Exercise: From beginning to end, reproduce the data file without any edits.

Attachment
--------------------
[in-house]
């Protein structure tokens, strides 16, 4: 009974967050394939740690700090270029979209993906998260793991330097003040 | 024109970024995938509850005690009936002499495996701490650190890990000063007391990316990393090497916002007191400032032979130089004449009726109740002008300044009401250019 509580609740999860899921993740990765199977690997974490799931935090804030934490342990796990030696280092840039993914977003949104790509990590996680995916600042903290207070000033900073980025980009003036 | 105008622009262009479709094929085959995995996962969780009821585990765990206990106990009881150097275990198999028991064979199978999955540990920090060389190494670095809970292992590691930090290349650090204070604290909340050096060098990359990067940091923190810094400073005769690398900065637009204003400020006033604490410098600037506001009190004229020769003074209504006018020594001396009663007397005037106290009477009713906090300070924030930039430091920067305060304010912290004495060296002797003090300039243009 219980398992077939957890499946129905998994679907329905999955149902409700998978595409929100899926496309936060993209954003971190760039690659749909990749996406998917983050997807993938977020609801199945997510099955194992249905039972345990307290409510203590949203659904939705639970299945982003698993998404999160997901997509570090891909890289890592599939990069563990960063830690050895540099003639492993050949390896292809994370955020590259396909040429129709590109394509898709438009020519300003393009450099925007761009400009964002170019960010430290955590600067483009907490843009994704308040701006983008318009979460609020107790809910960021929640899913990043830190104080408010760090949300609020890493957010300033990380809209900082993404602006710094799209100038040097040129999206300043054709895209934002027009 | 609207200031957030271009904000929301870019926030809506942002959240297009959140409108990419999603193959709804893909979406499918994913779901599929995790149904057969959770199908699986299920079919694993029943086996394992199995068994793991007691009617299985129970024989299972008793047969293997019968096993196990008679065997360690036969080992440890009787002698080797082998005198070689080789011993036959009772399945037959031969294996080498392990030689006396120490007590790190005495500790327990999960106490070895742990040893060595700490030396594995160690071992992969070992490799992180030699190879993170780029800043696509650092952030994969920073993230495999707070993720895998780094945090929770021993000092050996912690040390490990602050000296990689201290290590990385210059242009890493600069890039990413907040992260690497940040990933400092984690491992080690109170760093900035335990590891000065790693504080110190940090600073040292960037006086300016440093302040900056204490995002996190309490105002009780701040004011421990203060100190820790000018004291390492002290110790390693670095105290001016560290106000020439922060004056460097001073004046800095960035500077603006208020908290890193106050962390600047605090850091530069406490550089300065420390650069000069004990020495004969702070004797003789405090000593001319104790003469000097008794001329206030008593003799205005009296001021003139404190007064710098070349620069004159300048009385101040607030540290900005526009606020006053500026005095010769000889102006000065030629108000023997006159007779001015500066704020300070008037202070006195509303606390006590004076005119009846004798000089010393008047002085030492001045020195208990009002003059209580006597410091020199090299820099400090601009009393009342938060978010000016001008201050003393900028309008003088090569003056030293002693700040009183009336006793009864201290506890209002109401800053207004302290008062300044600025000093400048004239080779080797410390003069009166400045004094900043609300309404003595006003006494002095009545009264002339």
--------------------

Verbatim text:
[in-house]
């Protein structure tokens, strides 16, 4: 009974967050394939740690700090270029979209993906998260793991330097003040 | 024109970024995938509850005690009936002499495996701490650190890990000063007391990316990393090497916002007191400032032979130089004449009726109740002008300044009401250019 509580609740999860899921993740990765199977690997974490799931935090804030934490342990796990030696280092840039993914977003949104790509990590996680995916600042903290207070000033900073980025980009003036 | 105008622009262009479709094929085959995995996962969780009821585990765990206990106990009881150097275990198999028991064979199978999955540990920090060389190494670095809970292992590691930090290349650090204070604290909340050096060098990359990067940091923190810094400073005769690398900065637009204003400020006033604490410098600037506001009190004229020769003074209504006018020594001396009663007397005037106290009477009713906090300070924030930039430091920067305060304010912290004495060296002797003090300039243009 219980398992077939957890499946129905998994679907329905999955149902409700998978595409929100899926496309936060993209954003971190760039690659749909990749996406998917983050997807993938977020609801199945997510099955194992249905039972345990307290409510203590949203659904939705639970299945982003698993998404999160997901997509570090891909890289890592599939990069563990960063830690050895540099003639492993050949390896292809994370955020590259396909040429129709590109394509898709438009020519300003393009450099925007761009400009964002170019960010430290955590600067483009907490843009994704308040701006983008318009979460609020107790809910960021929640899913990043830190104080408010760090949300609020890493957010300033990380809209900082993404602006710094799209100038040097040129999206300043054709895209934002027009 | 609207200031957030271009904000929301870019926030809506942002959240297009959140409108990419999603193959709804893909979406499918994913779901599929995790149904057969959770199908699986299920079919694993029943086996394992199995068994793991007691009617299985129970024989299972008793047969293997019968096993196990008679065997360690036969080992440890009787002698080797082998005198070689080789011993036959009772399945037959031969294996080498392990030689006396120490007590790190005495500790327990999960106490070895742990040893060595700490030396594995160690071992992969070992490799992180030699190879993170780029800043696509650092952030994969920073993230495999707070993720895998780094945090929770021993000092050996912690040390490990602050000296990689201290290590990385210059242009890493600069890039990413907040992260690497940040990933400092984690491992080690109170760093900035335990590891000065790693504080110190940090600073040292960037006086300016440093302040900056204490995002996190309490105002009780701040004011421990203060100190820790000018004291390492002290110790390693670095105290001016560290106000020439922060004056460097001073004046800095960035500077603006208020908290890193106050962390600047605090850091530069406490550089300065420390650069000069004990020495004969702070004797003789405090000593001319104790003469000097008794001329206030008593003799205005009296001021003139404190007064710098070349620069004159300048009385101040607030540290900005526009606020006053500026005095010769000889102006000065030629108000023997006159007779001015500066704020300070008037202070006195509303606390006590004076005119009846004798000089010393008047002085030492001045020195208990009002003059209580006597410091020199090299820099400090601009009393009342938060978010000016001008201050003393900028309008003088090569003056030293002693700040009183009336006793009864201290506890209002109401800053207004302290008062300044600025000093400048004239080779080797410390003069009166400045004094900043609300309404003595006003006494002095009545009264002339």